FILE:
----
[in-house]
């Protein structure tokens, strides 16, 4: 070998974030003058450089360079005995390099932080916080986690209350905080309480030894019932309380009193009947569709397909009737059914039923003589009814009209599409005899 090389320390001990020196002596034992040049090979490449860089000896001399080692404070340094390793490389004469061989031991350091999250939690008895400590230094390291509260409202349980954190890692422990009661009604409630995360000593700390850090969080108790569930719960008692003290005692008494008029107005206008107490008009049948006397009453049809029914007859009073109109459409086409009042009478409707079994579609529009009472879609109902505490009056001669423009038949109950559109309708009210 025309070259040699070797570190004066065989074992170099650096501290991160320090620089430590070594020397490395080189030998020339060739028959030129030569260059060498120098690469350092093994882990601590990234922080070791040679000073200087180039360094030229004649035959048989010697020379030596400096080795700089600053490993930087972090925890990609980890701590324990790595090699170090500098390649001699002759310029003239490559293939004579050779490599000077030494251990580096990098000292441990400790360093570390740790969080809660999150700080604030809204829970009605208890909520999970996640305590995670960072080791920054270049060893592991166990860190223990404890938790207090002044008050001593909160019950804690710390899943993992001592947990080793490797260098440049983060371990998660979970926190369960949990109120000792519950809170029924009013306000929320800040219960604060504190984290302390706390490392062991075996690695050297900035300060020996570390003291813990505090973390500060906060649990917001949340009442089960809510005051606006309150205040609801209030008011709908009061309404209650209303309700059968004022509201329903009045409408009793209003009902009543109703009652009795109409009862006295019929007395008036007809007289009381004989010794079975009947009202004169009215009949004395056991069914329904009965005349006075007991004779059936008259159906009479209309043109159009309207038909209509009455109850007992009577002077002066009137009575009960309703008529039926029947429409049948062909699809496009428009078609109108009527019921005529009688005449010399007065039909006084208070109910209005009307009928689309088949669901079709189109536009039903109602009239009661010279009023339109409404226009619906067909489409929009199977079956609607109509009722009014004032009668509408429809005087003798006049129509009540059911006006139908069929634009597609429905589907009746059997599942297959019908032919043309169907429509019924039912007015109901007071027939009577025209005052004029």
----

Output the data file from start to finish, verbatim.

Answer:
[in-house]
């Protein structure tokens, strides 16, 4: 070998974030003058450089360079005995390099932080916080986690209350905080309480030894019932309380009193009947569709397909009737059914039923003589009814009209599409005899 090389320390001990020196002596034992040049090979490449860089000896001399080692404070340094390793490389004469061989031991350091999250939690008895400590230094390291509260409202349980954190890692422990009661009604409630995360000593700390850090969080108790569930719960008692003290005692008494008029107005206008107490008009049948006397009453049809029914007859009073109109459409086409009042009478409707079994579609529009009472879609109902505490009056001669423009038949109950559109309708009210 025309070259040699070797570190004066065989074992170099650096501290991160320090620089430590070594020397490395080189030998020339060739028959030129030569260059060498120098690469350092093994882990601590990234922080070791040679000073200087180039360094030229004649035959048989010697020379030596400096080795700089600053490993930087972090925890990609980890701590324990790595090699170090500098390649001699002759310029003239490559293939004579050779490599000077030494251990580096990098000292441990400790360093570390740790969080809660999150700080604030809204829970009605208890909520999970996640305590995670960072080791920054270049060893592991166990860190223990404890938790207090002044008050001593909160019950804690710390899943993992001592947990080793490797260098440049983060371990998660979970926190369960949990109120000792519950809170029924009013306000929320800040219960604060504190984290302390706390490392062991075996690695050297900035300060020996570390003291813990505090973390500060906060649990917001949340009442089960809510005051606006309150205040609801209030008011709908009061309404209650209303309700059968004022509201329903009045409408009793209003009902009543109703009652009795109409009862006295019929007395008036007809007289009381004989010794079975009947009202004169009215009949004395056991069914329904009965005349006075007991004779059936008259159906009479209309043109159009309207038909209509009455109850007992009577002077002066009137009575009960309703008529039926029947429409049948062909699809496009428009078609109108009527019921005529009688005449010399007065039909006084208070109910209005009307009928689309088949669901079709189109536009039903109602009239009661010279009023339109409404226009619906067909489409929009199977079956609607109509009722009014004032009668509408429809005087003798006049129509009540059911006006139908069929634009597609429905589907009746059997599942297959019908032919043309169907429509019924039912007015109901007071027939009577025209005052004029």